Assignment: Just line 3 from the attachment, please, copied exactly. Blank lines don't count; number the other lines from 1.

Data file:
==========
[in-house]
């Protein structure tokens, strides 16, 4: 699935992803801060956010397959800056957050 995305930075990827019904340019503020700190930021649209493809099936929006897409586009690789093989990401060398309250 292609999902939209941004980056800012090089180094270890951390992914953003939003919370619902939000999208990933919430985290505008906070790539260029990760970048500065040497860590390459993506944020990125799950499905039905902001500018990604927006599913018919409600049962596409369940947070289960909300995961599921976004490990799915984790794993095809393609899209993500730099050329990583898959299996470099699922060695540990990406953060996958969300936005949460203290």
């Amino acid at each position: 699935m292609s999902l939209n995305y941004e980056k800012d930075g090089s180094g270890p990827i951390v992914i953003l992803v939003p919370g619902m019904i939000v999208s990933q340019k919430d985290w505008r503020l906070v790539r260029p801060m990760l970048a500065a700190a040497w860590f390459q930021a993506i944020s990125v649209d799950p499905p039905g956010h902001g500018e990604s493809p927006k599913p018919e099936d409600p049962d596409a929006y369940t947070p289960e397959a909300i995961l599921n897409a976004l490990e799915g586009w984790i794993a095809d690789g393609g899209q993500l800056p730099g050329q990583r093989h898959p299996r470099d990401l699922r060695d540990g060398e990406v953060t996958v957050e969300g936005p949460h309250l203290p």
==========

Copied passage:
């Amino acid at each position: 699935m292609s999902l939209n995305y941004e980056k800012d930075g090089s180094g270890p990827i951390v992914i953003l992803v939003p919370g619902m019904i939000v999208s990933q340019k919430d985290w505008r503020l906070v790539r260029p801060m990760l970048a500065a700190a040497w860590f390459q930021a993506i944020s990125v649209d799950p499905p039905g956010h902001g500018e990604s493809p927006k599913p018919e099936d409600p049962d596409a929006y369940t947070p289960e397959a909300i995961l599921n897409a976004l490990e799915g586009w984790i794993a095809d690789g393609g899209q993500l800056p730099g050329q990583r093989h898959p299996r470099d990401l699922r060695d540990g060398e990406v953060t996958v957050e969300g936005p949460h309250l203290p």